This is a double award winning water color, sized 22″ by 30″ which was painted on Arches 140# cold pressed, 100% cotton rag paper.
It was painted in the studio and was based on photographs I took while walking along beautiful Oak Creek near Sedona Arizona. It’s a place I would gladly revisit every year.
At the moment of the best photo, the sun refractions made by the ripples on the water of the creek were not visible on the surface. But, they clearly showed through the crystal water and could be seen dancing on the submerged rocks below. It was as if there was no surface to the water at all!
It was only just to the right of that scene, where the water splashed over a small rapids, that the surface had visible reflections and foam. It was really a magical moment to see this and it was a significant challenge to try to capture that magical, momentary feeling.
The painting is my humble attempt to capture that amazing, etherial moment of the “sundance”.
In 2007 the DuPage Art League, Wheaton, Illinois, juried this painting into it’s exhibit, “A Place in the Sun”, and the painting was given an “Award of Special Merit”.
In 2009 this work was juried into the Red River Valley International Juried Exhibition, held at the Red River Valley Museum in Vernon, Texas, May 1 through June 19th. It was awarded the IESI Award.
Here is another watercolor painting done from images I saw while walking along Oak Creek near Sedona Arizona. This particular scene greeted me late one afternoon as the light slanted deeply across the scene. I was near the famous Red Rock Crossing area west of Sedona. Fortunately, I had my camera and was able to freeze the wonderful moment.
Most of the red rocks in the area cliffs are sandstones, but the very top edge of the canyon is capped with black and sometimes gray hardened lava. That leads to some very odd arrangements down in the creek bottoms. The red sandstone erodes quickly to sand and silt, but the hard basalt weathers to amazing rounded, pitted boulders and cobbles. In this specific case, it looked to me as if the rocks were being ‘born’ from within the red mud. In fact, I am sure that the mud covered most of the rocks when wet, and that as the mud dried and contracted, the cracks formed and the mud shrank and settled around the rocks, creating the little “volcano” shapes around each rock.
Then, as nature always does, in the midst of the dried and lifeless scene, a tiny plant found just enough moisture to grow foliage and bloom.
The painting is done in transparent watercolors on 15″ by 20″ Arches 140# cold pressed rag paper.
Although it is somewhat an exaggeration, this scene came from an experience I had walking along Oak Creek, at Arroyo Robles Resort, in Sedona Arizona. This is one of my all time favorite places and I try to return there every year that I can. I know exactly what Zane Grey meant when he titled the book he wrote near here, “Call of the Canyon”. It calls me too, to come “home”.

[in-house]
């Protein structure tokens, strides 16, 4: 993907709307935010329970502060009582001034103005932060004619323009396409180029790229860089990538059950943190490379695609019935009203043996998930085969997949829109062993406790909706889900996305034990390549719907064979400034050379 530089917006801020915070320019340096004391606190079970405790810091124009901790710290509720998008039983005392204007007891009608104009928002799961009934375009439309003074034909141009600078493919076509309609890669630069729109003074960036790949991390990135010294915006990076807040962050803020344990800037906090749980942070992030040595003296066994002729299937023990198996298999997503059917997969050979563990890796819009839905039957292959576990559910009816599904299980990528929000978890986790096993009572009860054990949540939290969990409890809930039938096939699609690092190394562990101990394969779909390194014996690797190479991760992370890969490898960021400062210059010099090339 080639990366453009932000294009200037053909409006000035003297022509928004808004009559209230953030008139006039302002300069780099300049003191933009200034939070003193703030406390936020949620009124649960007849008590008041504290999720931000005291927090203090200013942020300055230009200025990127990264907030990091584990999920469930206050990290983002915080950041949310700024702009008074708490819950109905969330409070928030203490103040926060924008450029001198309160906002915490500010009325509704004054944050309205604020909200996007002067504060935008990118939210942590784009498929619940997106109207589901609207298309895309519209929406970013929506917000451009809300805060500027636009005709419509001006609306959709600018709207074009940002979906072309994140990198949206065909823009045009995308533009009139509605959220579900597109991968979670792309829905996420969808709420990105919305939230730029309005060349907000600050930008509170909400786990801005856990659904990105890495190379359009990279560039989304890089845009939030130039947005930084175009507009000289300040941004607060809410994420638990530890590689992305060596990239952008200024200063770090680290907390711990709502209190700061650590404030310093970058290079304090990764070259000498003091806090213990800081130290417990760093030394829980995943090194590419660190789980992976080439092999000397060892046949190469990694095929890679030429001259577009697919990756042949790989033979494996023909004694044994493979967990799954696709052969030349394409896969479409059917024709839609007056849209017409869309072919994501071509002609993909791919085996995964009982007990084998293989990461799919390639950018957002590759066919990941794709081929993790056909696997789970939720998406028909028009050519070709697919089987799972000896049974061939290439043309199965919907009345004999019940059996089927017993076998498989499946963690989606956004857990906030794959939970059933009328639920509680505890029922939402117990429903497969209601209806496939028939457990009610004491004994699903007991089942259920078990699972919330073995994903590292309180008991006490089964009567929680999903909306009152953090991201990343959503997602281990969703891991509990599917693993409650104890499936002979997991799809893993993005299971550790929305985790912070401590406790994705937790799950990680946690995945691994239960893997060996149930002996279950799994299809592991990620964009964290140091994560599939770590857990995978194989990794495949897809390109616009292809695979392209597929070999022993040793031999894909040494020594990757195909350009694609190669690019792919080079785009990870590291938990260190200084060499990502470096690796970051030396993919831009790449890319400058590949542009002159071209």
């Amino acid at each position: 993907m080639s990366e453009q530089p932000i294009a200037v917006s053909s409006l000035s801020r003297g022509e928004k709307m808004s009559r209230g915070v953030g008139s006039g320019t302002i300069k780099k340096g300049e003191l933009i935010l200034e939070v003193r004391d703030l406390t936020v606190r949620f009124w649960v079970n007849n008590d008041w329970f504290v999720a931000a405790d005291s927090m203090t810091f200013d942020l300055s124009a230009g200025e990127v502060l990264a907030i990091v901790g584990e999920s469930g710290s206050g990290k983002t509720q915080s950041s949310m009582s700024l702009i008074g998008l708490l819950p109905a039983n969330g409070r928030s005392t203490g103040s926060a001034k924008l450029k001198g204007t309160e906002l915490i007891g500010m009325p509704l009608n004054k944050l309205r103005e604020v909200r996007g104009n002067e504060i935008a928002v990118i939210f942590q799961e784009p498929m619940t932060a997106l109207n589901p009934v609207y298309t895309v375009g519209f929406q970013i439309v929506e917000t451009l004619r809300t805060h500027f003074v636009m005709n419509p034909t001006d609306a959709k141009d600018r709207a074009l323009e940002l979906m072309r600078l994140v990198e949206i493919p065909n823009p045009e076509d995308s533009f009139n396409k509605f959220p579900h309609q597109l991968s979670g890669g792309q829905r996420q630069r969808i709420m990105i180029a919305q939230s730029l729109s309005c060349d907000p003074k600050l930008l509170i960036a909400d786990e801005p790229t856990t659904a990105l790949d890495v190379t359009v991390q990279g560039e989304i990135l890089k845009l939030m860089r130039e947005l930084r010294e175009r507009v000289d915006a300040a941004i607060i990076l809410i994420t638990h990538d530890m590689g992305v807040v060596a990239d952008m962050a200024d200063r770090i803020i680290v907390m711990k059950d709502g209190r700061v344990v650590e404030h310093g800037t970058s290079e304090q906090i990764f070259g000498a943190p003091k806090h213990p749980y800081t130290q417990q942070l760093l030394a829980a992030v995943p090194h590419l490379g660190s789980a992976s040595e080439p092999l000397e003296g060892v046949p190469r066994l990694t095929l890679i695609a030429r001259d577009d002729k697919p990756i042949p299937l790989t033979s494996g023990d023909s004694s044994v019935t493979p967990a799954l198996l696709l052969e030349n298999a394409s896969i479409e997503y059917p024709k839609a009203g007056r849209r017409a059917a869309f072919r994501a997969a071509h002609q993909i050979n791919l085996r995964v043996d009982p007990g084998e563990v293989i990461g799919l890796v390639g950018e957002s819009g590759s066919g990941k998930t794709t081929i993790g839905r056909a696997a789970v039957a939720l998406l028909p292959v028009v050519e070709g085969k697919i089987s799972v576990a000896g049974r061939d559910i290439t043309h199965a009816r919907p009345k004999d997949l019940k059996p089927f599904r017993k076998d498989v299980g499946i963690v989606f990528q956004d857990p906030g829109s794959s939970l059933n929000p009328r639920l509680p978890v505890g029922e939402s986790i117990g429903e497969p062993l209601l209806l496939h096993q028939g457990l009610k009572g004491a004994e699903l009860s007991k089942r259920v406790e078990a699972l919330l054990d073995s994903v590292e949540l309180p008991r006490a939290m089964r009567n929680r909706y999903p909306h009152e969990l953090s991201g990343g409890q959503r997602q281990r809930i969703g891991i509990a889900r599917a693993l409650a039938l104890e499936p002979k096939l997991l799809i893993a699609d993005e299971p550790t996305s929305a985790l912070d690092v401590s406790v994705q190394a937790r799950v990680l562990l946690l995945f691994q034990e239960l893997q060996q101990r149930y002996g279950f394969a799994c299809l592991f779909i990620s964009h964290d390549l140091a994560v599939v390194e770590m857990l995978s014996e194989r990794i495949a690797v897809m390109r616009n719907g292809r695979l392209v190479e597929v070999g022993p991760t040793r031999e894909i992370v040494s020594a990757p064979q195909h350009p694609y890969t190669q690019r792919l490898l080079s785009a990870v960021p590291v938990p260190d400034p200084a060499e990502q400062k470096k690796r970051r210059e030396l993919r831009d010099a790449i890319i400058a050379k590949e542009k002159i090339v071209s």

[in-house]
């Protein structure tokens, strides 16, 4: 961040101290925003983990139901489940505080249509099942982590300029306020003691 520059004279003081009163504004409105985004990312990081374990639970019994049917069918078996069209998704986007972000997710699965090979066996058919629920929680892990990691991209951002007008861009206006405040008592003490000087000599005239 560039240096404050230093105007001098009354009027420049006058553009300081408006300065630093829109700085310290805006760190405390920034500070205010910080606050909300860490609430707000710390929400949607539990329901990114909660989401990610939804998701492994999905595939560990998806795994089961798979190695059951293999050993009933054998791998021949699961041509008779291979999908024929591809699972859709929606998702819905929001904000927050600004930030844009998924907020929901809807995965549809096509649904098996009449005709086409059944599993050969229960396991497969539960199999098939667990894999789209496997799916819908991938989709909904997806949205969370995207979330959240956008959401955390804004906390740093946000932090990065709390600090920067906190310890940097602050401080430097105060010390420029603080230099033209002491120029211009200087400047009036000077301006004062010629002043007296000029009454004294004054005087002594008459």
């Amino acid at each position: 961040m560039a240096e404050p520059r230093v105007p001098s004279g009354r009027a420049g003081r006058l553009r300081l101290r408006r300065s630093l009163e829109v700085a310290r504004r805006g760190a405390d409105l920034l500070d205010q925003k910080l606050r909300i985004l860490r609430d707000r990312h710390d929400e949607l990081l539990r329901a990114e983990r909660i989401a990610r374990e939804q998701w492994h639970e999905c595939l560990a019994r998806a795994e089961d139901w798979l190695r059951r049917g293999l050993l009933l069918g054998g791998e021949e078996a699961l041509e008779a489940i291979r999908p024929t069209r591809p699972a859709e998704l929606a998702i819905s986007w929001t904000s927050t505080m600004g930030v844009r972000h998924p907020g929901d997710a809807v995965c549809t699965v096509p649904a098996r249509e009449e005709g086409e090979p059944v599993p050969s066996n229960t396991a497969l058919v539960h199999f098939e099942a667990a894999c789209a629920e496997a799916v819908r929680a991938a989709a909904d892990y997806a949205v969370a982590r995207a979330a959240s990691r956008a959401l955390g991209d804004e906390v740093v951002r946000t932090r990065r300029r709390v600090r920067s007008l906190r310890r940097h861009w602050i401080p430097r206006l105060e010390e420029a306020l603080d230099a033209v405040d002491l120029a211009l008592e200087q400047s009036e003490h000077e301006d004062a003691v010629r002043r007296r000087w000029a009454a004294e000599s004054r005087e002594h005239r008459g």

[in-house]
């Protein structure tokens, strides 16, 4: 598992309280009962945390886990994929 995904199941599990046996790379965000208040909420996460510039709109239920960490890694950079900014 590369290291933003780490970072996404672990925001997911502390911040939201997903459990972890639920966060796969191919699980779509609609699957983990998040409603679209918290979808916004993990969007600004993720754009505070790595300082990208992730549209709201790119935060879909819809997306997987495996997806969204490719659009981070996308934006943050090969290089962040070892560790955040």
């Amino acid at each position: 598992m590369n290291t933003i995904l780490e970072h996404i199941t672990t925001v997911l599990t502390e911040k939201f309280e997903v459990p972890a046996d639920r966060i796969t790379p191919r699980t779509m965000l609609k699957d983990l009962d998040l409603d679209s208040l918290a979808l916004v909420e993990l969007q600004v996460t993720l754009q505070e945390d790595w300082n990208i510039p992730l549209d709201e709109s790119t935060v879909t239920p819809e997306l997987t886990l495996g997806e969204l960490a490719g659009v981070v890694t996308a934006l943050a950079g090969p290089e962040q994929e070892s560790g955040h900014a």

At this particular time, the late afternoon light barely made it diagonally down between the two walls of the canyon and spilled across a small section of Oak Creek as I watched. It lasted just two or three minutes and was at it’s most intense for only about one minute.
I did take several reference photos, but none did this scene justice. Only by working with the images in my mind could I even come close to the amazement of the scene. What a gift to see it and to try to share!
The painting is a transparent watercolor, done on Arches 140# cold pressed 100% cotton rag paper, and sized about 13″ by 16″.
Although assembled from scenes at two places on Oak Creek near Sedona Arizona, this painting is still a true representation of many places along this wonderful river. Specifically, the lighting was experienced late one afternoon as the sun reached the top edges of the canyon in which Oak Creek runs. Things that were not in the direct sun light were dark, creating an almost moody feeling. Yet, those things still lit by the sun were aglow with a beautiful golden light so typical of late Sedona days.
The composition design process was interesting for me in that I tried to emphasize the drop in the water level as the creek backed up behind the rocks. To reinforce that feeling, I exaggerated the rock pile at the far bank, and I designed the far bank and trees on it to reflect the same curved drop in height.
While the tree trunks and rocks are carefully rendered, the grass, flowers, and water are much more expressive. In the water, this captures the dancing and flowing feeling the creek gives a viewer. I love this kind of scene so much, in part for the strong feelings I had when there, watching the light change minute by minute. I am sure I will paint other versions of this scene in the future.
This is a transparent watercolor painting done on 100% cotton rag Strathmore Gemini 300# cold pressed paper. It is 13″ by 19″.